BC Centre for Palliative Care is pleased to release The Framework for Palliative Care Education and Training in British Columbia. It is the result of a collaboration of health authorities, health care agencies, universities, BC Ministry of Health, palliative care and hospice organizations throughout B.C.
The framework’s purpose is to provide a foundational structure for palliative education planning on a provincial scale, by describing a vision, guiding principles, pillars and goals. It may serve as a shared resource for all parties with a responsibility for palliative care education in B.C., to help shape decision making and planning within the B.C. context.
Throughout the consultation process to develop this framework, it has been evident that stakeholders are committed to working together to enable quality palliative care in every sector and region of B.C. This framework is an initial step towards province-wide health care providers who are skilled and confident to provide palliative care.
Click here to view the framework.
The BC Centre for Palliative Care was pleased to host Dr. Tomoyuki Dobata and Dr. Satoko Hotta from Japan for two days of shared learning about how BC is adopting and adapting the concept of the global Compassionate Communities movement.
Dr. Eman Hassan, our executive director, invited several Compassionate Community Champions in BC to share their experiences with our Japanese guests. On December 12th, Camp Kerry, New West Hospice Society, and Compassionate Neighbourhood Health Partners Society met with Dr. Dobata and Dr. Hotta and each explained how they were able to create and mobilize compassionate, supportive networks for individuals and families affected by various illness and end-of-life issues. On December 13th, Melody Jobse, Community Engagement, accompanied the guests in a visit to Canuck Place Children’s Hospice, the provinces’ hospice palliative care provider for children with life-threatening illnesses and their families. Later in the day, Dr. Dobata and Dr. Hotta where inspired to meet with L3 group which included young adults whose serious illnesses have not stopped them from living full, independent lives.
The “Living Well, Planning Well” toolkits are two complementary resources about the legal processes and requirements of Advance Care Planning in Canada.
The “Living Well, Planning Well” public resource is designed to support public understanding and navigation of the legal processes of Advance Care Planning in Canada.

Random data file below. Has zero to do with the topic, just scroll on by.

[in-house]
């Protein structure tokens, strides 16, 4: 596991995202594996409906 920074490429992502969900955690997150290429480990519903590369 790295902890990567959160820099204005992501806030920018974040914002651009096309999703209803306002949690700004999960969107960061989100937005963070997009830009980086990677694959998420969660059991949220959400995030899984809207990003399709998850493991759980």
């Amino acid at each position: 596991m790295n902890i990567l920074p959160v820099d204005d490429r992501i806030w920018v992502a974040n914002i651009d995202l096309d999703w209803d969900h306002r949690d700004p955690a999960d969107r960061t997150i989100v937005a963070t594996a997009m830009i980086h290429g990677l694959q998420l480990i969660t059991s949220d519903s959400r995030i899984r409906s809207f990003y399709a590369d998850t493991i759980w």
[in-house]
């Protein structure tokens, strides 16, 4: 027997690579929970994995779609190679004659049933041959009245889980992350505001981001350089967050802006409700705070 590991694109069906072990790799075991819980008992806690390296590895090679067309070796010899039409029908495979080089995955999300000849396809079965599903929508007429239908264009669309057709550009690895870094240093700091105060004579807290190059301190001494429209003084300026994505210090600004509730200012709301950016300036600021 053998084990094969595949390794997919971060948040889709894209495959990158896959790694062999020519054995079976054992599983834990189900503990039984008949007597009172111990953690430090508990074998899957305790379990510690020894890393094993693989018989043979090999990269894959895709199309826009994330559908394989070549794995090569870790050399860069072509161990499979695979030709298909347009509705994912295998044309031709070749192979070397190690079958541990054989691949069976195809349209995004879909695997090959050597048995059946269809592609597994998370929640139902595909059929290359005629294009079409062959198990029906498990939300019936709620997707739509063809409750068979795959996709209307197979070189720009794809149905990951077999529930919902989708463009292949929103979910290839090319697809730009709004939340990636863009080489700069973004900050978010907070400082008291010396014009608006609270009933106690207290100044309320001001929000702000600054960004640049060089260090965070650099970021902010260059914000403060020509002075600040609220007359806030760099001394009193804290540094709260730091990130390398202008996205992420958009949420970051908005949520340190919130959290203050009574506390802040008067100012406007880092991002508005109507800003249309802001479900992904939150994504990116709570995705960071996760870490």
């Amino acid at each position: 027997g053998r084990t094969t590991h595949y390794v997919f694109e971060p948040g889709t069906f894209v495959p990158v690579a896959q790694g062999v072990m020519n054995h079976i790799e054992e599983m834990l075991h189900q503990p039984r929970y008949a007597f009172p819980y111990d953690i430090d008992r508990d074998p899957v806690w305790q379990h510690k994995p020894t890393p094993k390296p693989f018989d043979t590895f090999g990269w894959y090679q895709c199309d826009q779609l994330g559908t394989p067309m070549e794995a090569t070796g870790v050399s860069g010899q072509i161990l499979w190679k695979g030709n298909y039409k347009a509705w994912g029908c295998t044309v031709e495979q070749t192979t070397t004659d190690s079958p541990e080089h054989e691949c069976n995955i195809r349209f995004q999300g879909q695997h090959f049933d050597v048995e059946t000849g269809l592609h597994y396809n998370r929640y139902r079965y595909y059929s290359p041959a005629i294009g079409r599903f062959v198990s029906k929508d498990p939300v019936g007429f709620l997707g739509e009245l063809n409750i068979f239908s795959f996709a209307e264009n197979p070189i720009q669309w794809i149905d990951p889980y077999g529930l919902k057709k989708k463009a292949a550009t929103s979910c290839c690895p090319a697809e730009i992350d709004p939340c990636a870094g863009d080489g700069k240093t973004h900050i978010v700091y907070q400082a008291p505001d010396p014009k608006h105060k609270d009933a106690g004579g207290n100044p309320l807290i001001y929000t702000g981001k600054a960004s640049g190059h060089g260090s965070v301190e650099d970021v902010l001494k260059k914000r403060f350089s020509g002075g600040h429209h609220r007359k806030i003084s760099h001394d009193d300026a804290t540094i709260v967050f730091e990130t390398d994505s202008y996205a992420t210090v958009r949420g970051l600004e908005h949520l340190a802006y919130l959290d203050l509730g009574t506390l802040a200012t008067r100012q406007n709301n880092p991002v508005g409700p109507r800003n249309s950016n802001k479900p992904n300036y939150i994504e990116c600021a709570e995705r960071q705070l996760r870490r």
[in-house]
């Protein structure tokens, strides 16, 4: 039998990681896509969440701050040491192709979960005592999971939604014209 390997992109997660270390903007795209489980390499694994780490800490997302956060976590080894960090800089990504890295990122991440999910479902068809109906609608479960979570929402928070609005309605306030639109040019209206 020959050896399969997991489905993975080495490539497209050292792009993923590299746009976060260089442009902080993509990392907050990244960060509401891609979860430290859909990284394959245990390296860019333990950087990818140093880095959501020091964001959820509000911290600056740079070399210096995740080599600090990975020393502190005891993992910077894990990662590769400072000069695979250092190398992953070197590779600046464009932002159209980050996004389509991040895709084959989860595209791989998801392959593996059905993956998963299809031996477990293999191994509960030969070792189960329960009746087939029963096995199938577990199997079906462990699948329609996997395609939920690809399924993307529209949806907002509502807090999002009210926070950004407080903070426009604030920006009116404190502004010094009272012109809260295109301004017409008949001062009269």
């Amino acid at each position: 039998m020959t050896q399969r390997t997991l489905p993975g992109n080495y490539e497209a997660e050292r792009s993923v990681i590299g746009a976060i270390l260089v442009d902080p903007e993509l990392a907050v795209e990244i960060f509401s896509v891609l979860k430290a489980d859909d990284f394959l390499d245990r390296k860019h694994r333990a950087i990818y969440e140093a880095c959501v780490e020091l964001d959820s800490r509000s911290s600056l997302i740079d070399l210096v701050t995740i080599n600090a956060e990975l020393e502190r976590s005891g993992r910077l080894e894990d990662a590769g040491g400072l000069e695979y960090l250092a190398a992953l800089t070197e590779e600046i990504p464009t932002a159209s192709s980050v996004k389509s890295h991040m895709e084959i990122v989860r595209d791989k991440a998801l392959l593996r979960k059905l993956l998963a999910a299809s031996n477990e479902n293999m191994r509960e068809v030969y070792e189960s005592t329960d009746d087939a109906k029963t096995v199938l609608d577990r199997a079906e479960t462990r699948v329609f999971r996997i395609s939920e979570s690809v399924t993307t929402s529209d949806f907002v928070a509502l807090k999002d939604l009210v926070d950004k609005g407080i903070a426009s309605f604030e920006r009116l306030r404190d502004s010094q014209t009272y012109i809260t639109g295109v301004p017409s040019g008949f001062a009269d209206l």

The toolkit was co- developed by Speak Up and BC Centre for Palliative Care. A national Advisory Committee of legal professionals, health care providers, and patient and caregiver representatives supported its development.
The “Living Well, Planning Well” legal toolkit is designed to help lawyers and their clients go through the process of ACP.
The toolkit was created by Speak Up and two legal firm partners: TorkinManes (Toronto, ON) and HarperGrey (Vancouver, BC).
Funding for this resource was provided by Health Canada as part of a $1.9 million funded project over three years to help people living in Canada prepare for their future health care needs.
The 2019 Pan-Canadian Framework for Advance Care Planning was developed by the Canadian Hospice Palliative Care Association with input from over 300 stakeholders from across Canada.
The BC Centre for Palliative Care participated in the process of creating and reviewing the Framework through the Centre’s membership in the National ACP Advisory Committee and Capacity Building Task Group.
The 2019 Pan-Canadian Framework sets a new strategy that will help people move from thinking that Advance Care Planning is good idea to actually having the important conversations about the future health-care plans.
The framework positions Advance Care Planning as a normal part of the life journey giving all people in Canada regular opportunities throughout their lives to express their wishes for their future care. The framework strives to reach people at different ages and stages of life and recognizes the critical role that culture plays in how people view health-care decisions.
The structure of the 2019 framework focuses more on broadening partnerships, and promoting further collaboration among different jurisdictions (local, provincial/territorial, national) and systems (health, law, social services, life planning) to support Advance Care Planning.
View and download the framework.
The BC Centre for Palliative Care was a participate at the Healthy Aging Summit on November 7-8, 2019. Dr. Eman Hassan, executive director, and the team were pleased to explore, along with other provincial organizations, healthy aging initiatives in B.C.
Saskatchewan Cancer Agency (SCA) hosted Train the Trainer for Serious Illness Care: More, Earlier, Better Conversations on November 6, 2019 in Regina Saskatchewan.